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Gareth Southgate is ready... but where’s his waistcoat?

He’s got a fresh new look for the Euros, but will his collared knit be a winning mascot, asks Chloe Street

The FA via Getty Images
10 Jun 2021

Gareth Southgate is changing tack. The style at play needed tweaking, and with a challenging weekend ahead at the Euros, he has decided it is time for an overhaul of the team sheet and an all-new approach.

I am, of course, referring to the England manager’s wardrobe. Much like Coco Chanel’s pearls, Michael Jackson’s white gloves, Winston Churchill’s bowler hat and Nelly’s face plaster, the waistcoat into which Southgate was seemingly superglued for the 2018 World Cup is an item of clothing to which his image will forever be linked.

And yet, Southgate is not only a dapper dresser but a pragmatic, forward-thinking coach. His £65 M&S slim-fit waistcoat undoubtedly became a mascot — but a mascot that only gets you to fourth place is a mascot that needs a rethink.


“It was a lovely moment to have that connection with the public...” Southgate told BBC Radio 4’s Today programme, playing down “The Southgate Effect” of 2018 — which led to a 35 per cent increase in waistcoat sales at M&S and inspired #WaistcoatWednesday and #LuckyWaistcoat to trend on social media, not to mention spawning an entire cottage industry of waistcoat-daubed Christmas jumpers, novelty mousemats and mugs — “...but I don’t think I’ll be wearing a waistcoat this summer.”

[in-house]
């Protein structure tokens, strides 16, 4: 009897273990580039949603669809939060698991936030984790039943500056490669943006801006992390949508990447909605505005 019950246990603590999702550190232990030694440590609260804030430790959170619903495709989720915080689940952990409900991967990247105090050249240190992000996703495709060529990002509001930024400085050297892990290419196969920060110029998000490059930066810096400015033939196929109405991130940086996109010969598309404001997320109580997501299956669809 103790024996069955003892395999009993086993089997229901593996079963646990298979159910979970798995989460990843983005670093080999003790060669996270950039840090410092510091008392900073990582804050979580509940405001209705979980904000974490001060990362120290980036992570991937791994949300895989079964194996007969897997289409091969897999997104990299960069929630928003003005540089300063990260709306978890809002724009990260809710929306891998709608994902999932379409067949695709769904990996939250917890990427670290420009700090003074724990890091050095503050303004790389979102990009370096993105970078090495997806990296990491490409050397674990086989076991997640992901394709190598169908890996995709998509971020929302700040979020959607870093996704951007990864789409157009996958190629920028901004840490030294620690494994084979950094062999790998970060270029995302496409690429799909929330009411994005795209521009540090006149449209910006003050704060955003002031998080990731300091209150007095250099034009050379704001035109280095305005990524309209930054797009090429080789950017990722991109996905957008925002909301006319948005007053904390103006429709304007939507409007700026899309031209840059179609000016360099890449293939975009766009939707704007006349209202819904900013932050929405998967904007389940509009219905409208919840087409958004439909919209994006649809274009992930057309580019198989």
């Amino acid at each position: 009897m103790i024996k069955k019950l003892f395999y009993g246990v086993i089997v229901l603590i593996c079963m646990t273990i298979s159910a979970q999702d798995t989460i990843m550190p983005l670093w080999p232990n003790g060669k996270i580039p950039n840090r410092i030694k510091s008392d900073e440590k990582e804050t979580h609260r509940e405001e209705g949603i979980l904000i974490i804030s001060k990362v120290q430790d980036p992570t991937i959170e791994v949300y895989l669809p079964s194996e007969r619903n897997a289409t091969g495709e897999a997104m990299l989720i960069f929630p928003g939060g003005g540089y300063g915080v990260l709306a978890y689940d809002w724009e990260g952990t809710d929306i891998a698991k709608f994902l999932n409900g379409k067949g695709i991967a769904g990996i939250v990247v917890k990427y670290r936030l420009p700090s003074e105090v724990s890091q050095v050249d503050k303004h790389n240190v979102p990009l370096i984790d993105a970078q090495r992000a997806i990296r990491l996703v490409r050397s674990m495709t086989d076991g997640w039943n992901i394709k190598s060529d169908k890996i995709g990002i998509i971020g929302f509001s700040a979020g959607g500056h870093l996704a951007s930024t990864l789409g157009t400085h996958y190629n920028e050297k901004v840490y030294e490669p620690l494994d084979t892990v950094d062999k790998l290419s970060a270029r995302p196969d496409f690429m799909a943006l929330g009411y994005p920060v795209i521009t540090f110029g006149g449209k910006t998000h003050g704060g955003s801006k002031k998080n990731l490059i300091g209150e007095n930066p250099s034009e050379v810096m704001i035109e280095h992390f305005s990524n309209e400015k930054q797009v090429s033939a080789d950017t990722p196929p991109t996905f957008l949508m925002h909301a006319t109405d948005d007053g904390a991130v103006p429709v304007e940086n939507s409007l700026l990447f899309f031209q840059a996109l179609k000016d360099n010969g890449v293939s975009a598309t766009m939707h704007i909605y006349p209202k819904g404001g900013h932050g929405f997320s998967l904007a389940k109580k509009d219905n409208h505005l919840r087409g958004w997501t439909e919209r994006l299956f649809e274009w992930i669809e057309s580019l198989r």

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It’s ciao for now to M&S, which best start lavishing its attention on 2021’s waistcoat pin-up (Line of Duty’s Steve Arnott), and hello to Southgate’s fresh new SS21 look. Enter: the collared knit. Southgate’s new favourite layer, which he’s been sporting with a lightweight grey suit, is from independent London label Percival, for which he is an ambassador. And it’s yours for £109.


While the suit fits more comfortably with the managerial uniforms of his peers and predecessors, Southgate’s collared knit is a fashion-forward piece reminiscent of those seen on the spring ‘21 runways at Hermes and Tod’s. Somewhat Talented Mr Ripley in aesthetic, a fine knit oozes a Mediterranean sophistication not typically associated with the sidelines of Wembley.

And yet, if he was able to coax legions of British men from their football shirts into formalwear, there’s no reason Southgate can’t inspire our faithful Three Lions fans to heckle Croatia from the sidelines in a lightly ribbed navy cotton collared knit.

While the waistcoat was a crowd-pleaser, it only got us to the semi-finals. In the game of dressing for success, Gareth Southgate isn’t taking any chances.